Seth Pulsfus, manager of technical service and R&D at Alkar-Rapid Pak in Lodi, Wis., says technology is improving, and the industry is getting close to commercializing flash pasteurization. At press time, the company was launching a new system that could be directly incorporated into a plant’s packaging line. With today’s technology, Pulsfus says only 4 feet of space is needed for newer flash-pasteurization units. “Our new system also can use existing packaging films, [making it less costly to incorporate],” he says.
Like high-pressure PPP, this method destroys pathogenic and spoilage bacteria, substantially increasing product shelf life. Also, this PPP process can be used by plants seeking an Alternative 1 designation.
Among the newer innovations is a stronger and more adaptable packaging that can be used with heat PPP systems. Carroll Manufacturing & Sales (CMS), of Avon, Ohio, offers a bag that can withstand a temperature of 210 F for up to 10 minutes. Ryan Till, product and sales manager, says this line, geared for use with RTE deli products, has a strong seal that can endure the rigors of this process. “The bags have the same function and properties of traditional shrink bags but are constructed of a different resin for added durability,” he says.
Experts agree that the popularity of PPP processes is on the rise. “Everyone is trying to do some form of it,” says Till. “It is great for food safety, and retailers recognize this. Also, plants that do PPP are held to a higher standard by the USDA.”
Lisa White is a freelance writer based in the Chicagoland area.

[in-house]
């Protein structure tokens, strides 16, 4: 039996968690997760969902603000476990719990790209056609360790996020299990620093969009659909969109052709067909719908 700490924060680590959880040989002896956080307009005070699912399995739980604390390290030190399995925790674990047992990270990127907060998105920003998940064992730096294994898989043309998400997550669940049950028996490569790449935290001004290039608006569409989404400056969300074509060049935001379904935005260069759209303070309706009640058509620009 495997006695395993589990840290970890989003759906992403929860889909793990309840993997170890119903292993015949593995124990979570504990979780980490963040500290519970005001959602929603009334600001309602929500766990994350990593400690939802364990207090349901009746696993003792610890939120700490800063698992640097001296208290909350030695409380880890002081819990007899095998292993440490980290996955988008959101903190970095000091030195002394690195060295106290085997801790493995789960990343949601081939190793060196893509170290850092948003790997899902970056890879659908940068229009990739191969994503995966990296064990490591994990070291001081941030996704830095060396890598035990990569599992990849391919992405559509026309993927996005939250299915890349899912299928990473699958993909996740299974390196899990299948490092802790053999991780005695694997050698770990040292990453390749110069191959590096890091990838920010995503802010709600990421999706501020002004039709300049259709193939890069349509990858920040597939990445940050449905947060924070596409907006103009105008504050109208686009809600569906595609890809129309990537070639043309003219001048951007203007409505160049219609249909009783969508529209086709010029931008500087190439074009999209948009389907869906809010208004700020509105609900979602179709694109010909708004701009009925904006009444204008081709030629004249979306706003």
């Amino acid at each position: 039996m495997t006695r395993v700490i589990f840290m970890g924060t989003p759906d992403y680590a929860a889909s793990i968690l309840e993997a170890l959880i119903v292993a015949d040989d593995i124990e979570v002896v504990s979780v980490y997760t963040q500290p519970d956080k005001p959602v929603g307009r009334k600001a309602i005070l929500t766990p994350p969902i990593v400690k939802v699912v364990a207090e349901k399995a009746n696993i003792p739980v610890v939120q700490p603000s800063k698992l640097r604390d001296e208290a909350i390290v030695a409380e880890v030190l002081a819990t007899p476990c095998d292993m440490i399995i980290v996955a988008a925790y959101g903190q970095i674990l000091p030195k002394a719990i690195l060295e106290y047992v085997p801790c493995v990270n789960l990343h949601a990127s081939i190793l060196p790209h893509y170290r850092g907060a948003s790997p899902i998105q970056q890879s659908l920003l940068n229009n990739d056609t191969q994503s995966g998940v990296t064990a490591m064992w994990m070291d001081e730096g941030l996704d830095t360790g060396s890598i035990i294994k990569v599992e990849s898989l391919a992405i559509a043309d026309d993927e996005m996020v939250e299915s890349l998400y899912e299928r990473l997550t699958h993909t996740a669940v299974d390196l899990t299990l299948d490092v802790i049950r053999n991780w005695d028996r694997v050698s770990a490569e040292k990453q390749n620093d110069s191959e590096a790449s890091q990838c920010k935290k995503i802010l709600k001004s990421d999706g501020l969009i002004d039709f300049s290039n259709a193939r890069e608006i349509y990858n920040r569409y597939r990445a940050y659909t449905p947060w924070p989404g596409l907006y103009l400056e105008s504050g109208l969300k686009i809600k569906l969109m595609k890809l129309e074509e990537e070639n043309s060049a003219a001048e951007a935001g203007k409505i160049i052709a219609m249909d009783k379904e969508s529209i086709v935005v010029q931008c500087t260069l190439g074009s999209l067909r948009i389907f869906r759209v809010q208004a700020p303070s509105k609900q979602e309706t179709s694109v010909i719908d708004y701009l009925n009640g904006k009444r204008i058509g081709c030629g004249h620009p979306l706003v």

All establishments producing RTE products, which are exposed to the environment after lethality treatments, are required by the USDA’s Food Safety and Inspection Service to develop written programs such as Hazard Analysis and Critical Control Point (HACCP) systems, Sanitation Standard Operating Procedures (SSOPs), or other prerequisite programs, to control Listeria.
There are three alternatives to complying with this rule.
- Alternative 3 plants have the fewest food-safety controls in place, relying mainly on basic sanitation methods to control pathogen growth. These establishments are subjected to increased product testing and sampling to ensure the food is safe.
- Alternative 2 plants incorporate a more extensive sanitation program that tests food contact surfaces in a post-lethality processing environment. These establishments must indicate the frequency of testing, identify the size and location of the sites to be sampled, include an explanation of why the testing frequency is sufficient to ensure the effective control of harmful pathogens, and institute a hold-and-test procedure for food that tests positive for Listeria. These plants are tested less often by the USDA than Alternative 3 operations.
- Alternative 1 plants take the highest precautions to reduce the likelihood of contamination, and therefore are subject to the least amount of product testing and sampling by the USDA. An establishment that is deemed Alternative 1 utilizes both a post-lethality treatment, such as post-packaging pasteurization, along with an anti-microbial agent or process to control Listeria growth.
Check out the October 2019 issue of The National Provisioner, featuring our cover story on the partnership between Coleman Natural Foods and Budweiser, along with our annual State of the Industry Report on various sectors of the meat and poultry industry.